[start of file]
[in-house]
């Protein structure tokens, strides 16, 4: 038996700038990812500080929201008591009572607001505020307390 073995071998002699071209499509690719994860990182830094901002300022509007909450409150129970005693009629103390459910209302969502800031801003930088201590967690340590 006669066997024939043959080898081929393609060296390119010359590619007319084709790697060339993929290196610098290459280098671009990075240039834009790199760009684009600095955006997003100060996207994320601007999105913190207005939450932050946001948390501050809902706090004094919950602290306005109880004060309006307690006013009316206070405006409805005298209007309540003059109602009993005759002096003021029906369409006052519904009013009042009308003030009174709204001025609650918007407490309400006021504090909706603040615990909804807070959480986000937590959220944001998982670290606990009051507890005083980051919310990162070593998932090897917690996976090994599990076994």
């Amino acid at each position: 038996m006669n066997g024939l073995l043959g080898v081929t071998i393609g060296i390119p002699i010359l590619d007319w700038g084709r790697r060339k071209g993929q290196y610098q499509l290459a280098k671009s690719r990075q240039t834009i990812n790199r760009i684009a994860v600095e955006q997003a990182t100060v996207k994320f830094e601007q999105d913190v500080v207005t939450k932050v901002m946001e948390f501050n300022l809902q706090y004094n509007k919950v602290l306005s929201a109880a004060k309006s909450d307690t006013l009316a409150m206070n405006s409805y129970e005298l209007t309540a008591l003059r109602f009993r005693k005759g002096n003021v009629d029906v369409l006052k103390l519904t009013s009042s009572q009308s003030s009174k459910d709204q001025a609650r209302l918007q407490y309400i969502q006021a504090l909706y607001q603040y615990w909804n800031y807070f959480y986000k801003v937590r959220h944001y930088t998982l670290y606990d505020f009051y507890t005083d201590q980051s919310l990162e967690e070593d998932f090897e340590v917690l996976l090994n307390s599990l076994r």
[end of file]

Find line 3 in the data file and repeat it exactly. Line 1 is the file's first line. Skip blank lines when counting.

């Amino acid at each position: 038996m006669n066997g024939l073995l043959g080898v081929t071998i393609g060296i390119p002699i010359l590619d007319w700038g084709r790697r060339k071209g993929q290196y610098q499509l290459a280098k671009s690719r990075q240039t834009i990812n790199r760009i684009a994860v600095e955006q997003a990182t100060v996207k994320f830094e601007q999105d913190v500080v207005t939450k932050v901002m946001e948390f501050n300022l809902q706090y004094n509007k919950v602290l306005s929201a109880a004060k309006s909450d307690t006013l009316a409150m206070n405006s409805y129970e005298l209007t309540a008591l003059r109602f009993r005693k005759g002096n003021v009629d029906v369409l006052k103390l519904t009013s009042s009572q009308s003030s009174k459910d709204q001025a609650r209302l918007q407490y309400i969502q006021a504090l909706y607001q603040y615990w909804n800031y807070f959480y986000k801003v937590r959220h944001y930088t998982l670290y606990d505020f009051y507890t005083d201590q980051s919310l990162e967690e070593d998932f090897e340590v917690l996976l090994n307390s599990l076994r």